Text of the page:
Following the spacy film score to The Last Transmission (2014) The Heliocentrics decided to pick up where they left us in 2013 with 13 Degrees of Reality and with that I mean releasing work solely under their own name. Although the jazz-funk collective usually collaborates with others they are also very capable to push the musical boundaries forward themselves. If you take out all collaborations, From The Deep their third album and as you’ve might have guessed, again is of a sun swallowing nature.
I admit, framing bandleader Malcom Catto and his fellow musicians merely as a jazz-funk ensemble isn’t the greatest choice to make because there is more about The Heliocentrics than that, much more. It’s true the Londoners combine funk, jazz and beats but they also bring in ethnic elements to their music. Under influence of respectively Mulatu Astatke, Orlando Julius and Lloyd Miller the collective does not shun to mingle Ethio-jazz, Highlife, Persian, Afghan and Far Eastern music to their already vague semi-groove. The Heliocentrics therefore hard the pin down as they made dipping into the eclecticness an art form in the past 10 years or so.
From The Deep is a 19-tracker on which most pieces never hit the 3 minute mark. From this point of view you could approach the album as a set of incoherent excerpts. It is however the whole feel of the album that counts. In essence the collective sets of to do a deep reconnaissance within all that lies between the scheme’s of free funk jazz and ethnic psychedelics. With the obviously titled ‘Discovery’ the reconnaissance starts on a positive tone, with some watery guitars and fluid drum patterns that reminds DJ Shadow’s sampling galore from back in the day, but without the jazz. Here, as the track progresses, post-bop and fusion influences are brought in to stir things up. Apart from the more or less jazzy side of things, From The Deep also offers a suspenseful cinematic score at times. Sets of short tracks, let’s say: ‘The Five Thing’, ‘Thunder & Lightning’ and ‘Noises and Conversations’ are hallucinating tension builders. In full looseness, a vibraphone, Middle Eastern harps and steadfast drums and so on flow into and over each other and could easily accompany a scary scene in a 60s sci-fi movie.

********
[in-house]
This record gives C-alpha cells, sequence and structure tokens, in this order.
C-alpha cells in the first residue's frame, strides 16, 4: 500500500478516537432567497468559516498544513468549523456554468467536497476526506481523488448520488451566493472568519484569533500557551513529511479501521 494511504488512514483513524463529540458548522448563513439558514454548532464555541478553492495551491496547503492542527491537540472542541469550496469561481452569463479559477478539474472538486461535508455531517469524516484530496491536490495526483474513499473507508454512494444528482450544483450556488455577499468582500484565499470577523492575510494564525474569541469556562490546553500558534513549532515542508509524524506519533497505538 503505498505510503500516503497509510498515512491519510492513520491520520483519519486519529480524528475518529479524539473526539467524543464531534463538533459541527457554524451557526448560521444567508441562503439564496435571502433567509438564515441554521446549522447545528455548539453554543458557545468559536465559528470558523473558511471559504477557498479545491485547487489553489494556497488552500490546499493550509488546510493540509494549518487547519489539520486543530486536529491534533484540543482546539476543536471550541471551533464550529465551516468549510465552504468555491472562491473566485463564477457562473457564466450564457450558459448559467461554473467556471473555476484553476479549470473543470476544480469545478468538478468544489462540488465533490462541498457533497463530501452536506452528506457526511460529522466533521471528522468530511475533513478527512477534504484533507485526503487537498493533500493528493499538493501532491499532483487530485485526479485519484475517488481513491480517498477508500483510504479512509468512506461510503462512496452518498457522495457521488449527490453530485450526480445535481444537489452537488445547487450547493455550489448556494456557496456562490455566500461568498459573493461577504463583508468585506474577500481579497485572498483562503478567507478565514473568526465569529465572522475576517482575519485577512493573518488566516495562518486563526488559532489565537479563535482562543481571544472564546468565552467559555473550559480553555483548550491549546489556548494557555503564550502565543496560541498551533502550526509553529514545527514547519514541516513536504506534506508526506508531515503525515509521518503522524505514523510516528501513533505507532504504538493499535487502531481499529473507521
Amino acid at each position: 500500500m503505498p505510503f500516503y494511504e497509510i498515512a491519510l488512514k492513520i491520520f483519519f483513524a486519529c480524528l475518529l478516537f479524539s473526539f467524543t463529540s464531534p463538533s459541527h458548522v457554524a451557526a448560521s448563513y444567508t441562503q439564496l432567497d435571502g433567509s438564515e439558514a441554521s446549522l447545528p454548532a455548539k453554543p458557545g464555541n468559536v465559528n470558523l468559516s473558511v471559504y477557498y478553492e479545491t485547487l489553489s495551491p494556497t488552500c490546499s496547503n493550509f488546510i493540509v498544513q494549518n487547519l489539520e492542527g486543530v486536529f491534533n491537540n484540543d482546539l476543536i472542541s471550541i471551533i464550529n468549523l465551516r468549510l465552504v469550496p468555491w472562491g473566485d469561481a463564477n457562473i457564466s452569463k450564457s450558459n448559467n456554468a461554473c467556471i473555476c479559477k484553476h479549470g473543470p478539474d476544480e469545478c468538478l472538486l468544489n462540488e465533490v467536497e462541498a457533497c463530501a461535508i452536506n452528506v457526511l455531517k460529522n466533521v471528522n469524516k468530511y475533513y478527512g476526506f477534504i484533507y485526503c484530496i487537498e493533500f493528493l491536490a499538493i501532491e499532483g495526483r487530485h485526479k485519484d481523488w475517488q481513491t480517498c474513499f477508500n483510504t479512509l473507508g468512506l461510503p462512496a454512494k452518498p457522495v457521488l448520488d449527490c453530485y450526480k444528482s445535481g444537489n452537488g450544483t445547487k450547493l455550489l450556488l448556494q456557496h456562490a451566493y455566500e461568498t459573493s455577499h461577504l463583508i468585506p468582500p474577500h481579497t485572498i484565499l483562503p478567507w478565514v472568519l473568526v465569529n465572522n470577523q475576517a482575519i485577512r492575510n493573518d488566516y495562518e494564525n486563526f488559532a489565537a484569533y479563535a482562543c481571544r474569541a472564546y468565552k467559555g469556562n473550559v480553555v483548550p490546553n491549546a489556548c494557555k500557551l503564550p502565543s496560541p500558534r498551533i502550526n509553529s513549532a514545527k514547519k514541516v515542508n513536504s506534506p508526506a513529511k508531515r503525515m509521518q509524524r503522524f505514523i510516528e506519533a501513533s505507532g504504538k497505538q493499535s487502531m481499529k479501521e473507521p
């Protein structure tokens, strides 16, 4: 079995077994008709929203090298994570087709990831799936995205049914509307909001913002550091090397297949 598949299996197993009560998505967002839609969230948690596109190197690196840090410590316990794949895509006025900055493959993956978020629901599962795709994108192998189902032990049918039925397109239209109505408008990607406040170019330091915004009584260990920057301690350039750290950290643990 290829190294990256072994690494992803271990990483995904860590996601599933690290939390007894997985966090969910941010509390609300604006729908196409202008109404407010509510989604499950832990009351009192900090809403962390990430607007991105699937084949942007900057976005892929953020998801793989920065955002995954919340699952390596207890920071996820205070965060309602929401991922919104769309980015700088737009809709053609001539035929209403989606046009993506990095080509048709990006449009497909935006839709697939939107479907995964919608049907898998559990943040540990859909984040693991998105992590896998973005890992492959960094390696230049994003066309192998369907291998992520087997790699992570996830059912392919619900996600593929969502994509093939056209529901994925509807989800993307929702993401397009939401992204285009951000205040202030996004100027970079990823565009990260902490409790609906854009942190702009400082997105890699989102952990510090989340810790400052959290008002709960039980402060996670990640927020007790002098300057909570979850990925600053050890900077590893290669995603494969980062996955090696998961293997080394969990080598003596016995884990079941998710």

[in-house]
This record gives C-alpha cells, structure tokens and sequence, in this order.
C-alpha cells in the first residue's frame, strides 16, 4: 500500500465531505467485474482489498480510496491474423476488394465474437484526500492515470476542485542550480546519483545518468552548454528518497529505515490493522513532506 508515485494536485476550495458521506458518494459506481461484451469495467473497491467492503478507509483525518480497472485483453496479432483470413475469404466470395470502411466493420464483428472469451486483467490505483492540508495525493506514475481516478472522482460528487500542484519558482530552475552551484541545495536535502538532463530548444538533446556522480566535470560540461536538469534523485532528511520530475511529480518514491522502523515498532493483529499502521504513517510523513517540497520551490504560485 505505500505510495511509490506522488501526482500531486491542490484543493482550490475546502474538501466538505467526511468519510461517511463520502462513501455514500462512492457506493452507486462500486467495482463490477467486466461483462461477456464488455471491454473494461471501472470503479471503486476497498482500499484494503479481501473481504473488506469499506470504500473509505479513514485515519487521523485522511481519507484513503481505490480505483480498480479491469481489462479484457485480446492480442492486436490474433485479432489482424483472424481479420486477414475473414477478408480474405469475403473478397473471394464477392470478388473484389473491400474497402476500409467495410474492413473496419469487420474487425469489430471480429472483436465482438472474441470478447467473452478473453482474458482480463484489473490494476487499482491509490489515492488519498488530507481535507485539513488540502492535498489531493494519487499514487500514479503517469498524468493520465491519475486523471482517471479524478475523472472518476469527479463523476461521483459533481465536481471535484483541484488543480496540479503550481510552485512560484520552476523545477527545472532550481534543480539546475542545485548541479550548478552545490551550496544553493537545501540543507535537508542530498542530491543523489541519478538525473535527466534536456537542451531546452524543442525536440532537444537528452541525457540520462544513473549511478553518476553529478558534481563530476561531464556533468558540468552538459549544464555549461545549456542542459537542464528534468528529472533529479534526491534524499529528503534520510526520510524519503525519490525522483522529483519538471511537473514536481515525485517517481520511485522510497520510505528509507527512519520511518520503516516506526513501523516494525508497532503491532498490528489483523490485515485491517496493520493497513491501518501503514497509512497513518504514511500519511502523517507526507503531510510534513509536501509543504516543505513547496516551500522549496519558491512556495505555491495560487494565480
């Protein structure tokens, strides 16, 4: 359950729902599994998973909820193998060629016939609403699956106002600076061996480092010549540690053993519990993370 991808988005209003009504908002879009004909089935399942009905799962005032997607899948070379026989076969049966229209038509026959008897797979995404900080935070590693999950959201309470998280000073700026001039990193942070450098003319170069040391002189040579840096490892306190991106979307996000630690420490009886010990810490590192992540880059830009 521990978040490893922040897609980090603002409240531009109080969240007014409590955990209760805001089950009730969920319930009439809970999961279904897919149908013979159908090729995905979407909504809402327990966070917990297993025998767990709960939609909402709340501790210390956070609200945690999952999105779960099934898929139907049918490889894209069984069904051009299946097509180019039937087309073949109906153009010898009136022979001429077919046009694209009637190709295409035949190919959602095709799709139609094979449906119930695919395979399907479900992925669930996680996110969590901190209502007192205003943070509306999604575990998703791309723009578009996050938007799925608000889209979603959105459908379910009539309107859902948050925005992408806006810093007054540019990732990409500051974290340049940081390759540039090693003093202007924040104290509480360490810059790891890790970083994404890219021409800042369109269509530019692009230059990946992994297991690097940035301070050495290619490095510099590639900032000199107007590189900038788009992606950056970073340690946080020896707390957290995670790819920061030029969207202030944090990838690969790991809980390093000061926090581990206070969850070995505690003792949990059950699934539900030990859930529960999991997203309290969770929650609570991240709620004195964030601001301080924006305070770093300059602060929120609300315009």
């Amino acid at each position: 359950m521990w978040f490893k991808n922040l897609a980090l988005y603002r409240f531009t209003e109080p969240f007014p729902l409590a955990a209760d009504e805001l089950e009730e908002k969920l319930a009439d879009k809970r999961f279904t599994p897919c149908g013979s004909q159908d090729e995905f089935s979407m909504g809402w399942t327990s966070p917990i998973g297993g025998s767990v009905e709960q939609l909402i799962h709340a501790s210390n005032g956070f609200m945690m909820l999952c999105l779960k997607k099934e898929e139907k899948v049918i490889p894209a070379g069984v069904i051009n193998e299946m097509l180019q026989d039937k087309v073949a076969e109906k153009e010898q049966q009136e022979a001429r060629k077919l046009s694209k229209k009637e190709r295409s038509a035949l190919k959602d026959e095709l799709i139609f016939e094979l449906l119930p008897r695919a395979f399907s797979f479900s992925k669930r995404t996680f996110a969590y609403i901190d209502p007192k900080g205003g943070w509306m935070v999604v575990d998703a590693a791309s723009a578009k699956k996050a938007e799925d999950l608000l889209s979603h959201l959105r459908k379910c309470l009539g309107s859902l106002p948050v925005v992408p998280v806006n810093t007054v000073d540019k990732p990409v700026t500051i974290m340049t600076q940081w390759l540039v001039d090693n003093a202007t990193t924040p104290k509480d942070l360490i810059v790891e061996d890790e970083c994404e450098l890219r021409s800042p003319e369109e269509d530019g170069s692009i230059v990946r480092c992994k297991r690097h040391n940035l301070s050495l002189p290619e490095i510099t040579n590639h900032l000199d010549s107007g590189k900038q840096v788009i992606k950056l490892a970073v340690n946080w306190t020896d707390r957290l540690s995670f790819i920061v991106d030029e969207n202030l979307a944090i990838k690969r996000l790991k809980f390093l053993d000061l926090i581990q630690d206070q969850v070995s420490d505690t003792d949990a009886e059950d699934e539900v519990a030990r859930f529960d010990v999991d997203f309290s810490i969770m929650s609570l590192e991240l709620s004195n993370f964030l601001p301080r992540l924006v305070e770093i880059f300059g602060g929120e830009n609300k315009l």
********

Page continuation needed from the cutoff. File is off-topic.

On the few tracks that do surpass the 3 minutes, like ‘The Pit’, ‘Night and Day’ and ‘Looking Back’, the collective relentlessly breaks free from all conventions. On the ‘The Pit’ the lads kick in a shrill saxophone, furious vibraphone and a light mysterious synth to set up one of the most exciting grooves I’ve heard in years. ‘Night and Day’s’ string section, distorted electronica and bass interplay is more toned down which gives it a more ‘eyes on the horizon’ feel whilst ‘Looking Back’ turns the spotlight on free jazz again. Here, the build up from some wicked jazz drumming combined with ringing bells strangely evolves into some intense swirling sax play. Catto et al also honour the earlier collaborations with Mulatu Astatke and Lloyd Miller. ‘Visions of Himself’, ‘Something Bad a Coming’, ‘The Five Thing’ and ‘Into The Vortex’ have clear Ethio-jazz and Persian signatures but are smartly derailed so doesn’t leads away the attention too much.
In terms of sound design you could say The Heliocentrics definitely found their niche by bringing together all experience they have gathered around them in recent years. From The Deep still is raw and conceptually challenging but moreover, is far more accessible than the dark settings of 13 Degrees of Reality and The Last Transmission. With this latest The Heliocentrics reaffirm their status as a collective that is able to inexhaustible turning themselves inside out and gives us something to keep discovering over and over again.
Label: Now-Again Records, 2016
- Intro (0:29)
- Discovery (2:53)
- Visions of Himself (1:38)
- The Five Thing (2:30)
- Thunder & Lightning (1:22)
- Noises and Conversations (1:19)
- The Pit (5:27)
- Primitivos (1:39)
- Telekinesis (2:06)
- Night and Day (4:02)
- Something Bad a Coming (1:48)
- Looking Back (4:09)
- The Gas Bottle (1:28)
- Phenomenon of Man (1:48)
- Outer Realms, Pt. 2 (5:28)
- Hysteria (0:53)
- Into the Vortex (1:58)
- Mass Psychosis (1:32)
- Outro (1:03)
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Review by Wander Meulemans // 290516
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